Thursday, December 10, 2015
Language ability groups in bilingual children: A latent profile analysis
Kapantzoglou, M., Restrepo, M.A., Gray, S., & Thompson, M.S. (2015). Language ability groups in bilingual children: A latent profile analysis
Children with a relatively specific and unexpected atypical language development are considered to have a Specific Language Impairment (SLI). Nevertheless, SLI groups are notoriously heterogeneous such that some children have relative deficits in some or another aspect of language. One effort to understand this heterogeneity is to examine language profiles in groups in the population.
This studied was based on a large group of predominantly Spanish speaking 5-7 year old children who were receiving school instruction in English. Measures of lexical diversity, grammar, length of utterance, rapid naming, nonword repetition, and nonverbal intelligence were completed in Spanish. A Latent Profile Analysis, a statistical method for identifying latent groups with similar profiles based on the variables (scores) considered. Results of this analysis revealed three groups: an average ability group, a group with relative deficits in the measure of grammar, and a group with relative deficits in nonword repetition. The nonword repetition deficit was considered to reflect a deficit in working memory.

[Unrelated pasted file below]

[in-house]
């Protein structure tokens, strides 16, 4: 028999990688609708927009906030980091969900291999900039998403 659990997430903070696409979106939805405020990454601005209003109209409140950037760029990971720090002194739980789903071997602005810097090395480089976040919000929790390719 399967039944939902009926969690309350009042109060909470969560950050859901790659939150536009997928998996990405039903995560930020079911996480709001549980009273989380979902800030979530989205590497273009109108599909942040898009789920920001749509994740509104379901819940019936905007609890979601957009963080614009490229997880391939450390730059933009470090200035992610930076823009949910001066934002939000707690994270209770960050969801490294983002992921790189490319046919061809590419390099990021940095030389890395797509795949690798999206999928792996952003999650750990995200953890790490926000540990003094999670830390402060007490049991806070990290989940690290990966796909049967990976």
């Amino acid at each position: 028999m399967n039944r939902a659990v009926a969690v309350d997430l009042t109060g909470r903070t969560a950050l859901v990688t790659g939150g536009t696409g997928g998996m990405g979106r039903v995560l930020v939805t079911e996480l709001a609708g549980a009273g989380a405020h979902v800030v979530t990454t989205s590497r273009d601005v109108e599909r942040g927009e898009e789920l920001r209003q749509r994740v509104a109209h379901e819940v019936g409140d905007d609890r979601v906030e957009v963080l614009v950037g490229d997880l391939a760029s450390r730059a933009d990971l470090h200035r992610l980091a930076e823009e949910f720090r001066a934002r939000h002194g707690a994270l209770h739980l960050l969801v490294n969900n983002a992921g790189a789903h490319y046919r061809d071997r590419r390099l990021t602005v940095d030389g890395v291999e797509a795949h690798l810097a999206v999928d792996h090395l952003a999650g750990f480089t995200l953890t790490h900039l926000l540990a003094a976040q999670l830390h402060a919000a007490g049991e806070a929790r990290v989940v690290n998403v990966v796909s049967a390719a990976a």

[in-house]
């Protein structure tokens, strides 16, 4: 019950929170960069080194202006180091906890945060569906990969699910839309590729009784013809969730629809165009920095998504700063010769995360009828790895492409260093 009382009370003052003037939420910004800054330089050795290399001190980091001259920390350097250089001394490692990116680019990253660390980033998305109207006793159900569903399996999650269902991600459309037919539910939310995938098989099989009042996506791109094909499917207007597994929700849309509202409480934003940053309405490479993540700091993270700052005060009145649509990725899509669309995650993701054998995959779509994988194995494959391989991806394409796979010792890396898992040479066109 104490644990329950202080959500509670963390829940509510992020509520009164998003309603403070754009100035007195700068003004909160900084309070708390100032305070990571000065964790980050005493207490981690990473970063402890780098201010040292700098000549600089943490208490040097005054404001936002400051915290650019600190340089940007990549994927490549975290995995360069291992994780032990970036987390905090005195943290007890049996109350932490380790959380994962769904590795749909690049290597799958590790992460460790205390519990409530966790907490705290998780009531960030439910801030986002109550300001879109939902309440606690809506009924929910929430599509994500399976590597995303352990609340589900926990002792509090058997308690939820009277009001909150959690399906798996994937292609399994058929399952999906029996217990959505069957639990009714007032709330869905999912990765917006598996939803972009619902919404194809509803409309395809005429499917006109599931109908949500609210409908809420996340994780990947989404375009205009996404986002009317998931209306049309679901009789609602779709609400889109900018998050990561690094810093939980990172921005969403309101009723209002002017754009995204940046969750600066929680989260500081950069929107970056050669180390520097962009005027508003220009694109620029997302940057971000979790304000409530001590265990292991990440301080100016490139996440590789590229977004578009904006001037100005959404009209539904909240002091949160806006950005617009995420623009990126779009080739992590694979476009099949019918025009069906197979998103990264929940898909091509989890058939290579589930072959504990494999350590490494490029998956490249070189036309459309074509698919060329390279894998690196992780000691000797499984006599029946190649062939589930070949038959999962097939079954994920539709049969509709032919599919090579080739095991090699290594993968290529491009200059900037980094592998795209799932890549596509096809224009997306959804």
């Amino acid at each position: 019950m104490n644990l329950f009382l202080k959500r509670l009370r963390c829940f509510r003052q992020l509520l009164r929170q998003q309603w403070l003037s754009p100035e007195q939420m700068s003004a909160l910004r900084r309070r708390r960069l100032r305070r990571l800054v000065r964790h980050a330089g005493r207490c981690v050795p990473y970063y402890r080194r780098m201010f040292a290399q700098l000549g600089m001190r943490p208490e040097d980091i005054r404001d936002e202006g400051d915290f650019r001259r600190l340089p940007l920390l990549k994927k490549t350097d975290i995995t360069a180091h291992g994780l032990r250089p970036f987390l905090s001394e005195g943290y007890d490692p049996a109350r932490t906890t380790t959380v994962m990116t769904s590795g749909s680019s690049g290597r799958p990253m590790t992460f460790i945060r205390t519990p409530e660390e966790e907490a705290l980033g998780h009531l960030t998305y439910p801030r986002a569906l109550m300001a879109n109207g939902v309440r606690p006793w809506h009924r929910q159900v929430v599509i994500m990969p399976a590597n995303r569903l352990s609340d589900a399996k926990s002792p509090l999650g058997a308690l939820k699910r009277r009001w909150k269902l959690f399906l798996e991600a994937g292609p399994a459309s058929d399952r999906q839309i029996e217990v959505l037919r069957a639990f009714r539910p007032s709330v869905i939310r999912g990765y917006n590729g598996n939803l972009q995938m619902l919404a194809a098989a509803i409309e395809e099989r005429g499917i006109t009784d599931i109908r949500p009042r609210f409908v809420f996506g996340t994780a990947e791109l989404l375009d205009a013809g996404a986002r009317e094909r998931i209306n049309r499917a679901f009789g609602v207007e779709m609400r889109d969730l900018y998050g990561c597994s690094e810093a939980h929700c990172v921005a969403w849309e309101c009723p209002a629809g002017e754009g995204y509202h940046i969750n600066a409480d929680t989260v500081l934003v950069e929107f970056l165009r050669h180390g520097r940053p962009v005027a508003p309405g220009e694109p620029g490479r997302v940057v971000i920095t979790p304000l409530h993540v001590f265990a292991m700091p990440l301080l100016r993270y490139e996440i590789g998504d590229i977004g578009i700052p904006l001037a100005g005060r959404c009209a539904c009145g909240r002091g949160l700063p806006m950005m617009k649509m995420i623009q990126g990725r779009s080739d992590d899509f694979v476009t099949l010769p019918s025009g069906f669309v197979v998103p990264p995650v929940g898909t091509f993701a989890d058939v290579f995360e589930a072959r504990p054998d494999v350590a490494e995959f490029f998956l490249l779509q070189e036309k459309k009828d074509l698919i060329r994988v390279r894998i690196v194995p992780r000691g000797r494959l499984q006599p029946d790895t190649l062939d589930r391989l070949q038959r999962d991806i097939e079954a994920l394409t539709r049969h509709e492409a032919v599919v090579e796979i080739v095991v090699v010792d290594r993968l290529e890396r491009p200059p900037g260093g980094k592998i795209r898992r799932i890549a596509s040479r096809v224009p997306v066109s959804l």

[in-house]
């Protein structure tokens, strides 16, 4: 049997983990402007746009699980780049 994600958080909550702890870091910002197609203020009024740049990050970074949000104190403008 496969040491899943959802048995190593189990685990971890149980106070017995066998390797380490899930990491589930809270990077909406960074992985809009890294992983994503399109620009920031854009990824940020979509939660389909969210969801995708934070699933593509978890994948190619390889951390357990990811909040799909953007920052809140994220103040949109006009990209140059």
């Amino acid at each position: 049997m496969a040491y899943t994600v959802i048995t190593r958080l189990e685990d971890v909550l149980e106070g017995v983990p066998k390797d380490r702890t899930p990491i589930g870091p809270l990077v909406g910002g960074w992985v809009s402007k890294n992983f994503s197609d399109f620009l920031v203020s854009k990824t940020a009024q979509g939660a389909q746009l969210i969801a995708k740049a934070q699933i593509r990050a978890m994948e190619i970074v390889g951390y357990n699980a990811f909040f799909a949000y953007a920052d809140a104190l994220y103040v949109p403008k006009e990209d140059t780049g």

The authors suggested that children might have difficulty learning language for two reasons: difficulties with grammar or processing phonological aspects of language. Further, they called for the assessment of both grammar and working memory for phonological information in children with developmental concerns about language.
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